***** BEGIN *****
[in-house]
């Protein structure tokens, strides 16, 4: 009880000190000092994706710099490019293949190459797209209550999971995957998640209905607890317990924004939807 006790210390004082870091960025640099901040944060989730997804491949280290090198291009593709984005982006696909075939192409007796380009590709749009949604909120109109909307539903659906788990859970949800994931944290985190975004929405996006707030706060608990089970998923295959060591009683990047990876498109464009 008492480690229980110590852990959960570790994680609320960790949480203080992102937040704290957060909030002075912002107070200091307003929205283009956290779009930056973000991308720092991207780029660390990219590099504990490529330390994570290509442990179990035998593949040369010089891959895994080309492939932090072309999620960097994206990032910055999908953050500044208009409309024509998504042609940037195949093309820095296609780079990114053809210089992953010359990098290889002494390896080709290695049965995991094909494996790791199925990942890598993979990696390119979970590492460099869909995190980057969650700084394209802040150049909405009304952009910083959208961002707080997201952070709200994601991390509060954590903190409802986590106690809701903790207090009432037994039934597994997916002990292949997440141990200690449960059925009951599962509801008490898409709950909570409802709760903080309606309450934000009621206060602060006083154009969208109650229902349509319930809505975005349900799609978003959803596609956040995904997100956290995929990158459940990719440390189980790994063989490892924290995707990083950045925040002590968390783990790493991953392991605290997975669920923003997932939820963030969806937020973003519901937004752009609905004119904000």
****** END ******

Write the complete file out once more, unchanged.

[in-house]
């Protein structure tokens, strides 16, 4: 009880000190000092994706710099490019293949190459797209209550999971995957998640209905607890317990924004939807 006790210390004082870091960025640099901040944060989730997804491949280290090198291009593709984005982006696909075939192409007796380009590709749009949604909120109109909307539903659906788990859970949800994931944290985190975004929405996006707030706060608990089970998923295959060591009683990047990876498109464009 008492480690229980110590852990959960570790994680609320960790949480203080992102937040704290957060909030002075912002107070200091307003929205283009956290779009930056973000991308720092991207780029660390990219590099504990490529330390994570290509442990179990035998593949040369010089891959895994080309492939932090072309999620960097994206990032910055999908953050500044208009409309024509998504042609940037195949093309820095296609780079990114053809210089992953010359990098290889002494390896080709290695049965995991094909494996790791199925990942890598993979990696390119979970590492460099869909995190980057969650700084394209802040150049909405009304952009910083959208961002707080997201952070709200994601991390509060954590903190409802986590106690809701903790207090009432037994039934597994997916002990292949997440141990200690449960059925009951599962509801008490898409709950909570409802709760903080309606309450934000009621206060602060006083154009969208109650229902349509319930809505975005349900799609978003959803596609956040995904997100956290995929990158459940990719440390189980790994063989490892924290995707990083950045925040002590968390783990790493991953392991605290997975669920923003997932939820963030969806937020973003519901937004752009609905004119904000």